Big names in a bygone era

The front cover of My Back Pages

The front cover of My Back Pages

Doris: to the mayorality born

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If you were born in or about 1947, then a new book called My Back Pages - Portsmouth 1962-1972 by Nigel Grundy about the Portsmouth music scene in the period between when The Beatles first came on the scene and when music got boring will interest you.

Many of the anecdotes are very amusing, such as when Eric Burdon of The Animals was leaning on a lamp post in Kingston Road and asked Nigel’s friend Graham Laker for a tanner to buy some chips.

Taken from the stage at South Parade Pier, the theatre is something else that was lost when it caught fire in 1974. The ornate balcony area level with the stage can be seen to the rear.

Taken from the stage at South Parade Pier, the theatre is something else that was lost when it caught fire in 1974. The ornate balcony area level with the stage can be seen to the rear.

Well-known local DJ Pete Cross tells of how he became a DJ and of his time at the Tricorn Club and Nero’s, complete with photographs.

Pete is now broadcasting on Angel 101.1.

Black Sabbath appeared at the pier in October 1970 and the entrance fee was just 50p. July 4, 1970 saw the Tipner Music Festival, which appears to have been a complete let-down. Tickets at just a pound would have let you see Uriah Heep, East of Eden, Gentle Giant and The Strawbs among many others.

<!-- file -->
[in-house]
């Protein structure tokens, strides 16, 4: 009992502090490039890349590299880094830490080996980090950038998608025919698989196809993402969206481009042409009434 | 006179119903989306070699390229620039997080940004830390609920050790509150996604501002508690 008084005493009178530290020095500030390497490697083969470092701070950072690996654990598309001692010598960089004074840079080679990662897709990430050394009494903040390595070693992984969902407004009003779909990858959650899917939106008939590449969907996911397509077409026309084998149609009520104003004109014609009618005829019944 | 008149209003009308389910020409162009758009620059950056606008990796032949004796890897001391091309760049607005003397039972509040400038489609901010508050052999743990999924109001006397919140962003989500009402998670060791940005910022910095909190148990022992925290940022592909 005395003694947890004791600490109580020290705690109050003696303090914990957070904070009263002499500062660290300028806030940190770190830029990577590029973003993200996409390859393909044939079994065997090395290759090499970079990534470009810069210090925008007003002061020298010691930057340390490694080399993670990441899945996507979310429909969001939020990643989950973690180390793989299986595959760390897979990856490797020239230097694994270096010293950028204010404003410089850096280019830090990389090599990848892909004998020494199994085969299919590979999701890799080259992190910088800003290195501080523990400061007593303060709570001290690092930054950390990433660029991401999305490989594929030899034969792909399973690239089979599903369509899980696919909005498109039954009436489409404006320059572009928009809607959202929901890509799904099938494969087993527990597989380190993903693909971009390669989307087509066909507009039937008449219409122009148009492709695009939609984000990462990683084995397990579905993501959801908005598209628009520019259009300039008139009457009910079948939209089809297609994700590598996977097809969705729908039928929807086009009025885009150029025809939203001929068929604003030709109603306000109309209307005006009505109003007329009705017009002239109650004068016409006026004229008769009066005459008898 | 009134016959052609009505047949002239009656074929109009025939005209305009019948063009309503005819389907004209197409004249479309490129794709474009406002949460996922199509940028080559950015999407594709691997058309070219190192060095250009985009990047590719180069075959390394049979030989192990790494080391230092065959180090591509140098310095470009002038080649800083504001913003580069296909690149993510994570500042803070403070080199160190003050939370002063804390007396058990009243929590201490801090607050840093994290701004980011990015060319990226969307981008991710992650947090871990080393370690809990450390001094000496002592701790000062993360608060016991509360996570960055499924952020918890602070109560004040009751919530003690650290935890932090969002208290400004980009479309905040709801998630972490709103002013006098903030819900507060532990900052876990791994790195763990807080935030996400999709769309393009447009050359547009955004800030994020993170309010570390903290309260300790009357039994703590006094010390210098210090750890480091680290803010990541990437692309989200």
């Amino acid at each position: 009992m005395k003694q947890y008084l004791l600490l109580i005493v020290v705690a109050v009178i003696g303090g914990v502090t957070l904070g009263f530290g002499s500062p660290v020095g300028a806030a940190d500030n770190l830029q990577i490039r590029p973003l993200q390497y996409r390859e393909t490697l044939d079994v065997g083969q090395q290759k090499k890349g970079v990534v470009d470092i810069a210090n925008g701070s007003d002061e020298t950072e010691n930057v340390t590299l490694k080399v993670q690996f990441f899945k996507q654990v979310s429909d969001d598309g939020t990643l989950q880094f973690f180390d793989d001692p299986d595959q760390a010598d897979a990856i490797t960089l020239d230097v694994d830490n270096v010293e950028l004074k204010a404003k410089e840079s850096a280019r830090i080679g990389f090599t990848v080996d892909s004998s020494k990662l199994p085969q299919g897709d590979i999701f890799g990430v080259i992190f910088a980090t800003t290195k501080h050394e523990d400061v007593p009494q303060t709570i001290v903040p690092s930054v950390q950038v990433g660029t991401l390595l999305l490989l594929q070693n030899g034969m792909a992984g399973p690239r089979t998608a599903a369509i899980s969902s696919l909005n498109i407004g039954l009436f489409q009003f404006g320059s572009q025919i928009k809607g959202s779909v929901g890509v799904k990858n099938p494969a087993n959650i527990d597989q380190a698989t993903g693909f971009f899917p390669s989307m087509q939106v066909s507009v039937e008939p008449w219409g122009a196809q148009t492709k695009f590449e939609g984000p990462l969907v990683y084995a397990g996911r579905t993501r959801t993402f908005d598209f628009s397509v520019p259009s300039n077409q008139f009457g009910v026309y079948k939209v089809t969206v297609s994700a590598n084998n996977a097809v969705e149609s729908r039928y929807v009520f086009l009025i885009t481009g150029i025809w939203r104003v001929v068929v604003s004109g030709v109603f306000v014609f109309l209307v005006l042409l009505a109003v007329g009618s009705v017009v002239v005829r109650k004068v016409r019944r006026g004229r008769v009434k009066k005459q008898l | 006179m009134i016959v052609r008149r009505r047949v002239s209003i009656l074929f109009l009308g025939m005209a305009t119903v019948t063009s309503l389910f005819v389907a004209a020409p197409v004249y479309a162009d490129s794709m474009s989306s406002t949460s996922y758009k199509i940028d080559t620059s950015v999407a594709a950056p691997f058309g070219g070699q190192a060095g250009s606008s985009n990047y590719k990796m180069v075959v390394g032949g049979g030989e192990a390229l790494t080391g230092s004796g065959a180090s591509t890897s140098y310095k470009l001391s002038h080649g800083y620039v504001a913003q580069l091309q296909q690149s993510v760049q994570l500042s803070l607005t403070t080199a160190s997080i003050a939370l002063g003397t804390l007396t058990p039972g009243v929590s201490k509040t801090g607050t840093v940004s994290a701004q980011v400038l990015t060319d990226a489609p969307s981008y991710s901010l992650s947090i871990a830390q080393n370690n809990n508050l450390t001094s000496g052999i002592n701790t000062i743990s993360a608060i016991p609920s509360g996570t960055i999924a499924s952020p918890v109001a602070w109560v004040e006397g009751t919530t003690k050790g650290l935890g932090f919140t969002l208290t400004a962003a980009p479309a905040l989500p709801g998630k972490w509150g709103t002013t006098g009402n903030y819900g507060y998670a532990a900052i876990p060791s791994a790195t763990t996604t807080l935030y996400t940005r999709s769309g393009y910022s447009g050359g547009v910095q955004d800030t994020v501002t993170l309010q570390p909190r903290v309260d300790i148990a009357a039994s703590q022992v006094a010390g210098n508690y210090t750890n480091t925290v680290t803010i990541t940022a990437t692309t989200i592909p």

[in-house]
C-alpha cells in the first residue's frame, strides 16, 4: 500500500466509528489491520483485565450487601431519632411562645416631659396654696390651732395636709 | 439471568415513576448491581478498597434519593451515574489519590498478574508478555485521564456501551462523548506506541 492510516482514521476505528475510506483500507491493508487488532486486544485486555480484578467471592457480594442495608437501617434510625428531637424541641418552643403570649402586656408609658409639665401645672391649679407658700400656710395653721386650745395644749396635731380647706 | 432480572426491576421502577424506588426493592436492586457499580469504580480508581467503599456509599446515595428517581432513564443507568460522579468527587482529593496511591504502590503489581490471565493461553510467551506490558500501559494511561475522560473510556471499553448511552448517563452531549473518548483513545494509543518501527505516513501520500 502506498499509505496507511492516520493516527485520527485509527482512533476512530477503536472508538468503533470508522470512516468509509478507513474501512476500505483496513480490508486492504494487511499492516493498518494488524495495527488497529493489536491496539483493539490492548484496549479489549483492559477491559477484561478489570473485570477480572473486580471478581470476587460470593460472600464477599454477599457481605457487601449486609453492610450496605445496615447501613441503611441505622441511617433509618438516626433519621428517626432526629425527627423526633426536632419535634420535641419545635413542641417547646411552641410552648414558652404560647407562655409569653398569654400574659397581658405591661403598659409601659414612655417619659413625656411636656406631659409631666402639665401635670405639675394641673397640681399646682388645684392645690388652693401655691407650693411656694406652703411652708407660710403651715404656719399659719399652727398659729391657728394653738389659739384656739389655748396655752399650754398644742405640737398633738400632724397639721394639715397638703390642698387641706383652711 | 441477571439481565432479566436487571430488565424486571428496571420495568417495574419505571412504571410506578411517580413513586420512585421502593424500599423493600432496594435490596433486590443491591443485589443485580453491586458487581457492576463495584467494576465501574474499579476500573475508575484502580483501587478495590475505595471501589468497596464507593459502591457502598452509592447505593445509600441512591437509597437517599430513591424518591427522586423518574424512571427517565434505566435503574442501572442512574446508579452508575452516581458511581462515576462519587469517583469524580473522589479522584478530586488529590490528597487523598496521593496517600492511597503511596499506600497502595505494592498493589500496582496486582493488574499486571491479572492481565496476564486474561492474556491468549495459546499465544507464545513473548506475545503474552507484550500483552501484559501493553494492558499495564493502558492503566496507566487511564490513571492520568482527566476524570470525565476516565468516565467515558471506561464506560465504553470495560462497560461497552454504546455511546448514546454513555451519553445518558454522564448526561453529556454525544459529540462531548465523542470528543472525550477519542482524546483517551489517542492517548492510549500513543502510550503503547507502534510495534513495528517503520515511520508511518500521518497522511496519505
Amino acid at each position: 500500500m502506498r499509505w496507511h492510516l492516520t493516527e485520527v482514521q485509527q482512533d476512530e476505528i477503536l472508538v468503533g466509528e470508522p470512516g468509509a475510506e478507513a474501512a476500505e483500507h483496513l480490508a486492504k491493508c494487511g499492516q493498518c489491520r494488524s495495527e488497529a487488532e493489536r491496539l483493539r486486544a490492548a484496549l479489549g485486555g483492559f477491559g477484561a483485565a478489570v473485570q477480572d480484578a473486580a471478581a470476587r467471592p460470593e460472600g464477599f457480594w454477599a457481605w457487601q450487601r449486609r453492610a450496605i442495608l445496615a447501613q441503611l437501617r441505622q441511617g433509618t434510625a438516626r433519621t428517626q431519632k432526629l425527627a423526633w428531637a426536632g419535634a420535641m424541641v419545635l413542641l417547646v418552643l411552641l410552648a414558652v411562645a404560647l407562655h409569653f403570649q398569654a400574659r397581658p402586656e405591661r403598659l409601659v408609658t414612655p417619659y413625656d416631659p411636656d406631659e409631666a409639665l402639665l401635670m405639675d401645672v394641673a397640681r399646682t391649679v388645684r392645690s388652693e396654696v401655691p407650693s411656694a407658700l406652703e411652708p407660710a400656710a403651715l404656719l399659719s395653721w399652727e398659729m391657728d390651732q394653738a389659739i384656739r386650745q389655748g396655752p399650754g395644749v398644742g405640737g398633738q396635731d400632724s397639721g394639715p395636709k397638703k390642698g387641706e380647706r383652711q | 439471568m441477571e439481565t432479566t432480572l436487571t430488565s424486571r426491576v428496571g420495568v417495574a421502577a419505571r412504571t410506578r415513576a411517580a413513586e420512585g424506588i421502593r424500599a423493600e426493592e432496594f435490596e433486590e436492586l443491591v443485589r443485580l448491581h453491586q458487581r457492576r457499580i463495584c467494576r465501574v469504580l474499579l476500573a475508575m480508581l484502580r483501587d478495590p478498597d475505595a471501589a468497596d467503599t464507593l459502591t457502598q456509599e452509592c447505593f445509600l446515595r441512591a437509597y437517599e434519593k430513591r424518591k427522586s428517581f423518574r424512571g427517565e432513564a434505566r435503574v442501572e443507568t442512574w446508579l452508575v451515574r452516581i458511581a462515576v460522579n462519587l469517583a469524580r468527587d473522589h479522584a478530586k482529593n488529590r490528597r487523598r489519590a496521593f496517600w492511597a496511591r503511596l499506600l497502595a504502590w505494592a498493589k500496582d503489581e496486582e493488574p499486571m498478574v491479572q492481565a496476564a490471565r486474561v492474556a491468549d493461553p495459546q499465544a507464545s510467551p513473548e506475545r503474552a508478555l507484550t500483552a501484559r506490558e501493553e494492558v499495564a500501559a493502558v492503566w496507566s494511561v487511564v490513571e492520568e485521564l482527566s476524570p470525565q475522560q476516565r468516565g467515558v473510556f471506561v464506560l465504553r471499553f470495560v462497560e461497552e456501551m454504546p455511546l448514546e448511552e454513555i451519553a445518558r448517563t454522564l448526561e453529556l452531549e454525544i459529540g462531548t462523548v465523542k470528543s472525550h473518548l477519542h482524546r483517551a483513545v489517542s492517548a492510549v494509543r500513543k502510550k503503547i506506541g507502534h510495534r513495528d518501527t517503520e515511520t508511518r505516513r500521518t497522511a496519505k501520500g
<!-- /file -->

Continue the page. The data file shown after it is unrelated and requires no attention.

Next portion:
Held at the dog track, Target Road, Tipner from midday until 11pm, it seems there were just a few hundred paying customers.

Mind you, the promoters should have seen what happened just a few months earlier. Jon Isherwood organised the Southern Folk Festival, again at the dog track.

Isherwood was expecting 15,000 people to attend but there were barely 200! His open letter to The News telling of the apathy in the Portsmouth area is printed in full.

The book also contains many photographs of the two events.

The infamous Birdcage at Eastney is featured too. What always amazes me, even after all these years, is the amount of groups that later became famous that appeared in clubs in the city.

The Who, Pink Floyd, Humphrey Lyttleton, Ten Years After, Chris Farlow and even The Singing Postman all appeared in the city at sometime in the 1960s.

Full of photographs of the local area, clubs and pubs, the book is a wonderful nostalgic look back to a period when things were not quite so serious.

It’s stocked by WH Smith in Palmerston Road, Southsea Gallery in Albert Road, Waterstone’s in Commercial Road, or is available from the author’s website imagesafloat.com

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